Renaissance genius, Leonardo da Vinci, once described the foot as a “masterpiece of engineering and a work of art.” Complex and ingenious indeed, our feet bear the brunt of daily living. They tirelessly carry us around from place to place and hold us upright as we move through life.
However, there is much more to these little levers dangling from the bottom of our legs than convenient “ground” transportation. In fact, our feet and their connection to the earth are crucial for proper movement, balance, strength, stability and body awareness. They arguably do so much for us, yet we often take them for granted.
Nearly One Quarter of Your Body’s Bones are in Your Feet!
Complex and hardworking, these marvels of engineering are the foundation to the human body. The body contains 206 bones, but did you know that fifty-two of them reside in the feet? That’s nearly one quarter of all the body’s bones! Each foot has 26 bones, 33 joints, and over 100 muscles, tendons, and soft connective tissues. There are more nerves in your feet than anywhere else in the body. They are a treasure trove of proprioception, constantly sensing and interpreting signals from the ground up, to inform the brain of the terrain that lies beneath so that we can keep our balance as we stand or move. These signals happen at lightning speed to help the brain figure out the required degree of muscle tension and joint activation necessary for the monumental task of transferring body weight.
However, when the feet are unable to do the job, they were meant to do, because they are enclosed in shoes, those signals from feet to brain begin to dull and we become “foot blind” to the environment. This sends these appendages into auto-pilot due to sensory “underload.” Shoes, while certainly built for comfort, take away the stress that the feet and ankles should be dealing with and adapting to continuously. .
Our Bodies are Supported in Many Ways from the Feet Up
Our bodies and feet are shaped by their landscape. So, when we interfere with the incoming biological signals being transmitted between ground and feet, we simultaneously create stress or overcompensation elsewhere in the body by putting strain on other tissues that are now forced to pick up the slack for the feet. When our feet rely on an external support system like the sole of a shoe (think: “walking on clouds”), the muscles and connective tissue no longer need to work very hard. Which means they no longer need to support themselves. This can eventually lead to weakness and stiffness in the joints, tendons and ligaments and an overall instability affecting entire kinetic chains.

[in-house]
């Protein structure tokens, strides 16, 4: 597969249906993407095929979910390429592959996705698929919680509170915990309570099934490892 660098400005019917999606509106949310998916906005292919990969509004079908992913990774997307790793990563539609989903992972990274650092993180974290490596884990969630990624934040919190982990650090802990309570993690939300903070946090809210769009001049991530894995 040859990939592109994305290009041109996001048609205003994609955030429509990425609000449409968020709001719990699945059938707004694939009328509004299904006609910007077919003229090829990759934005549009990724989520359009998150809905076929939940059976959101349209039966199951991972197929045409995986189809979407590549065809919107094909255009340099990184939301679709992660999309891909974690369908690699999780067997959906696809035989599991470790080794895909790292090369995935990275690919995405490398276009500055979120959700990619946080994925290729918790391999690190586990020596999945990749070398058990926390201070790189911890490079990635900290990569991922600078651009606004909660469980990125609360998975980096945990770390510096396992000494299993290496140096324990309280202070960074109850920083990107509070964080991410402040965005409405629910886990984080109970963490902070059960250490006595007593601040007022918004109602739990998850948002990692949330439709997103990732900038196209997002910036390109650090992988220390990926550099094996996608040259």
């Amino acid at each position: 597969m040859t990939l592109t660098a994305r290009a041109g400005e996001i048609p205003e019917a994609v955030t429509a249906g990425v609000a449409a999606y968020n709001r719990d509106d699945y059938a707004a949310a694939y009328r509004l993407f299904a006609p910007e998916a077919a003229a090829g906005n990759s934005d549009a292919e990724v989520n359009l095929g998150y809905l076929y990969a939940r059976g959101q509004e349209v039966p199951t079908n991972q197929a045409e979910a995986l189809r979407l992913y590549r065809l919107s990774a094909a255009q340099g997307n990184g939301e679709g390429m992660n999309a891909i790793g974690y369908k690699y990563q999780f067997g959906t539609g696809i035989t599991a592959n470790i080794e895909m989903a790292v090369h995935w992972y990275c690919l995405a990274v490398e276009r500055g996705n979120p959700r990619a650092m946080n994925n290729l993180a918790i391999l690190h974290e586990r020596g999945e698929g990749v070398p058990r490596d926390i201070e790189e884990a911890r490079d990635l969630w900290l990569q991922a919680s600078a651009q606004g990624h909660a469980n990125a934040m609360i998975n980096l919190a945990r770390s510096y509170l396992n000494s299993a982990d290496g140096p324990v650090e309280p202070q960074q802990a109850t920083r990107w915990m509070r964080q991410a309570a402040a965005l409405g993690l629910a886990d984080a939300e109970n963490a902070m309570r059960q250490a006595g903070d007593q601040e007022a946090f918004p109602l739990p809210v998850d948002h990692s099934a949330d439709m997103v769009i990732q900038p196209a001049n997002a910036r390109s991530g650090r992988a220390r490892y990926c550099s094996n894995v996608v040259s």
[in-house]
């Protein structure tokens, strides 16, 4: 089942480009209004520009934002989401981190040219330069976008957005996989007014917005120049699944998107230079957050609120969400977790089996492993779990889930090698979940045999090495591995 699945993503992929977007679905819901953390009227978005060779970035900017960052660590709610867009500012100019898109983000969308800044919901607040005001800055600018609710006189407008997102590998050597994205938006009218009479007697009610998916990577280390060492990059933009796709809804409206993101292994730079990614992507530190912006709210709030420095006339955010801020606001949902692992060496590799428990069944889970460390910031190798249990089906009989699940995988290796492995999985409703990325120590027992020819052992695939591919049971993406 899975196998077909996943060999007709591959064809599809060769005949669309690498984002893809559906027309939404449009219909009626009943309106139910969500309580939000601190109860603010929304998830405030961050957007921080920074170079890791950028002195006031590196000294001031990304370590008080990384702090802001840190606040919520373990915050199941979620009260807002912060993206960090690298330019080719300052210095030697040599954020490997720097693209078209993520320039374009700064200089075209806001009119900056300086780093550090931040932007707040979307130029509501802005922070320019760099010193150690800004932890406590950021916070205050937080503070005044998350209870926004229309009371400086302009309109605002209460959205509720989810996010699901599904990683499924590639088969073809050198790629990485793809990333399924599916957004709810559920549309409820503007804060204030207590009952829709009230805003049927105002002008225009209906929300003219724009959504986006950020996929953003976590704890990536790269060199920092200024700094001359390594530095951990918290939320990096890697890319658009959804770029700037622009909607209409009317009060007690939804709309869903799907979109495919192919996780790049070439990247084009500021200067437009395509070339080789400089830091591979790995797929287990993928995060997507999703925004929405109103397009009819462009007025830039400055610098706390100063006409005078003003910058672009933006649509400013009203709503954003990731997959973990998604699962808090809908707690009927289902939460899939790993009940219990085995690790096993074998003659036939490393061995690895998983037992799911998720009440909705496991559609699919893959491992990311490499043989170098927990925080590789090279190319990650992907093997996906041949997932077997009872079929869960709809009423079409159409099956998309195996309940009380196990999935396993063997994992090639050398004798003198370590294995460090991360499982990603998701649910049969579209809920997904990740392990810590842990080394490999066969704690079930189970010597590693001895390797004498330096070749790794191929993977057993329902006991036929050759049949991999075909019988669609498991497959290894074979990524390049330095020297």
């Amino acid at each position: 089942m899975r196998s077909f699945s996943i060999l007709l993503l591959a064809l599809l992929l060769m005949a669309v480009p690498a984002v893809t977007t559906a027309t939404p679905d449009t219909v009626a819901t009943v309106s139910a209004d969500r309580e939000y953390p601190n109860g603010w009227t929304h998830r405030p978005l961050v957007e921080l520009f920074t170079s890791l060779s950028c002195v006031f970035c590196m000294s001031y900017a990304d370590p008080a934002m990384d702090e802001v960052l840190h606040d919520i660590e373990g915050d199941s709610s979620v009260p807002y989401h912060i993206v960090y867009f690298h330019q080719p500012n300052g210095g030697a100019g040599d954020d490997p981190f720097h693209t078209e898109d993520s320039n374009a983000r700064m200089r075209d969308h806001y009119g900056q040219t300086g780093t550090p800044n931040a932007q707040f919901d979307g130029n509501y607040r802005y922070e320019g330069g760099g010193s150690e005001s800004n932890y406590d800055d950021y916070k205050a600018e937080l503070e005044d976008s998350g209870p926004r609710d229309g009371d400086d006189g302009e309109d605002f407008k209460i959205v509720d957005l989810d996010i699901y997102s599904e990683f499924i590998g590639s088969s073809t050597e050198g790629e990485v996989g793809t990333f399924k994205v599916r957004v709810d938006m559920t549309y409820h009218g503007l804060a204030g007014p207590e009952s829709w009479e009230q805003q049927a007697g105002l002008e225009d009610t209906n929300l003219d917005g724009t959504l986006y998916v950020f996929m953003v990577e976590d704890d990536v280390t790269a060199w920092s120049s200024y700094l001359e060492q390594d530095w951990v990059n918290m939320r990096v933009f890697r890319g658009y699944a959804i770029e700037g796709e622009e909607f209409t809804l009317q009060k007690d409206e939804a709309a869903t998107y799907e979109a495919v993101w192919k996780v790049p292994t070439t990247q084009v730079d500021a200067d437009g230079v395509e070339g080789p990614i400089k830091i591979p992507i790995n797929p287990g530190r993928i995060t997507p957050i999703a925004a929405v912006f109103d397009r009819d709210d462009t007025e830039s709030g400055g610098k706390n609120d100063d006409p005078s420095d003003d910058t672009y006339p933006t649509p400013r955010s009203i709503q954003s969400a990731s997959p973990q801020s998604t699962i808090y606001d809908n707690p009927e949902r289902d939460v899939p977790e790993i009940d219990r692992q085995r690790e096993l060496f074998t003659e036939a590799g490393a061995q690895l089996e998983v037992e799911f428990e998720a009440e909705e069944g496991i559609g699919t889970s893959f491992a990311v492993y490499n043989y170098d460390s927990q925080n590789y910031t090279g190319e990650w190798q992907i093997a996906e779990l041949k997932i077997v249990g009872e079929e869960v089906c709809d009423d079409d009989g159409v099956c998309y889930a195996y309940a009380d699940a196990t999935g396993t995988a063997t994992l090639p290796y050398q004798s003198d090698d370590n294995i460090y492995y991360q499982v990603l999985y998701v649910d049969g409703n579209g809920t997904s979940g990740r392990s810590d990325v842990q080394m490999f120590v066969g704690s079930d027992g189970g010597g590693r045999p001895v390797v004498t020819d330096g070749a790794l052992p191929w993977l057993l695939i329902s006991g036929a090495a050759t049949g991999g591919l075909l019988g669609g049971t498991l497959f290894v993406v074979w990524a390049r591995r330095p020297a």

Imagine wearing mittens on your hands, day in and day out – playing the piano, typing on the computer, or cooking dinner – you get the picture. Besides being seriously frustrating, it would also be incredibly ineffective, limit range of motion, dexterity and sense of touch. This is what happens to our feet when they are constantly in shoes. These babies need to get back to work!
If you are not used to going au naturel, start slow. Too much, too soon, can backfire
Our bodies are feedback loops. So, when we ditch the sneakers, setting our tootsies free, we allow a vital feedback mechanism to kick back into gear. Essentrics® workouts are all done barefoot (no socks or shoes) to strengthen the bones and muscles of the feet, while also improving their mobility. The more stimuli your sensory organs can absorb the less work the rest of your body has to do to keep you balanced and upright. Body awareness and proprioception (knowing where your body is in space) increase as does overall stability and range of motion as the body becomes more integrated, working as a unit.
If you are not used to going au naturel start slow and listen to what your body is telling you. Too much loading on weak arches and stiff feet done too quickly can backfire. Start by learning proper foot activation to help get you off on the right foot (bad pun intended!). First, kick off your “Keds!” Next, take a few moments to feel the plantar surface of the foot (the sole), and make contact with the floor/ground beneath you (it’s ok to linger!). Next, spread even pressure across the base of both your big and pinky toe, as well as your heel – this is what we refer to as the foot tripod. This is a great way to begin activating the intrinsic muscles of the foot.
Click the video below and follow along with Miranda Esmonde-White as she takes you through a short foot activation sequence that can be incorporated into your daily routine!
Unlock- Feet, Ankles & Calves
with Miranda Esmonde-White – Excerpt
As a final note, it’s important to think about building strength in our feet just as we would with any other part of our body. Because the foot is so intricate and has the necessary equipment to move, it’s important to set them free whenever you get the chance!
We are not saying to ditch your shoes entirely, this would not be practical, safe, or realistic – but what we are saying is, start to get reacquainted with your bare feet. The health of your entire body will thank you!
Contributing writer Lisa Mozo